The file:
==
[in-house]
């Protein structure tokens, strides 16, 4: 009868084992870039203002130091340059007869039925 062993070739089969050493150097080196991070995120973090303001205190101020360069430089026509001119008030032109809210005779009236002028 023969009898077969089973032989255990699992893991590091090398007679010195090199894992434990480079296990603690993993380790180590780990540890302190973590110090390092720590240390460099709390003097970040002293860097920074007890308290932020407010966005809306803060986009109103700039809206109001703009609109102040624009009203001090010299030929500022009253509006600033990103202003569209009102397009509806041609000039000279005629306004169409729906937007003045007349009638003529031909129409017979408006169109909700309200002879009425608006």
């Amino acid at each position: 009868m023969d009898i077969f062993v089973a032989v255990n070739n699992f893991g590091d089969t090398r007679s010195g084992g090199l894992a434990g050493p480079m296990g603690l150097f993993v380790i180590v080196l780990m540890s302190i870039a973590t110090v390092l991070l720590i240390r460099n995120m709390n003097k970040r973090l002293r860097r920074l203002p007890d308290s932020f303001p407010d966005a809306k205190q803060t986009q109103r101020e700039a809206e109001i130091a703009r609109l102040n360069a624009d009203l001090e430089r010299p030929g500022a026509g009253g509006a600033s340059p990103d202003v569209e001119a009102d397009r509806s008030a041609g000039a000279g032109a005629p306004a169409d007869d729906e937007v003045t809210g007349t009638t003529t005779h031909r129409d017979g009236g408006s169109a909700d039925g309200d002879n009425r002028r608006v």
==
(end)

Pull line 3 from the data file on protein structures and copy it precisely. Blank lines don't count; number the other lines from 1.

């Amino acid at each position: 009868m023969d009898i077969f062993v089973a032989v255990n070739n699992f893991g590091d089969t090398r007679s010195g084992g090199l894992a434990g050493p480079m296990g603690l150097f993993v380790i180590v080196l780990m540890s302190i870039a973590t110090v390092l991070l720590i240390r460099n995120m709390n003097k970040r973090l002293r860097r920074l203002p007890d308290s932020f303001p407010d966005a809306k205190q803060t986009q109103r101020e700039a809206e109001i130091a703009r609109l102040n360069a624009d009203l001090e430089r010299p030929g500022a026509g009253g509006a600033s340059p990103d202003v569209e001119a009102d397009r509806s008030a041609g000039a000279g032109a005629p306004a169409d007869d729906e937007v003045t809210g007349t009638t003529t005779h031909r129409d017979g009236g408006s169109a909700d039925g309200d002879n009425r002028r608006v």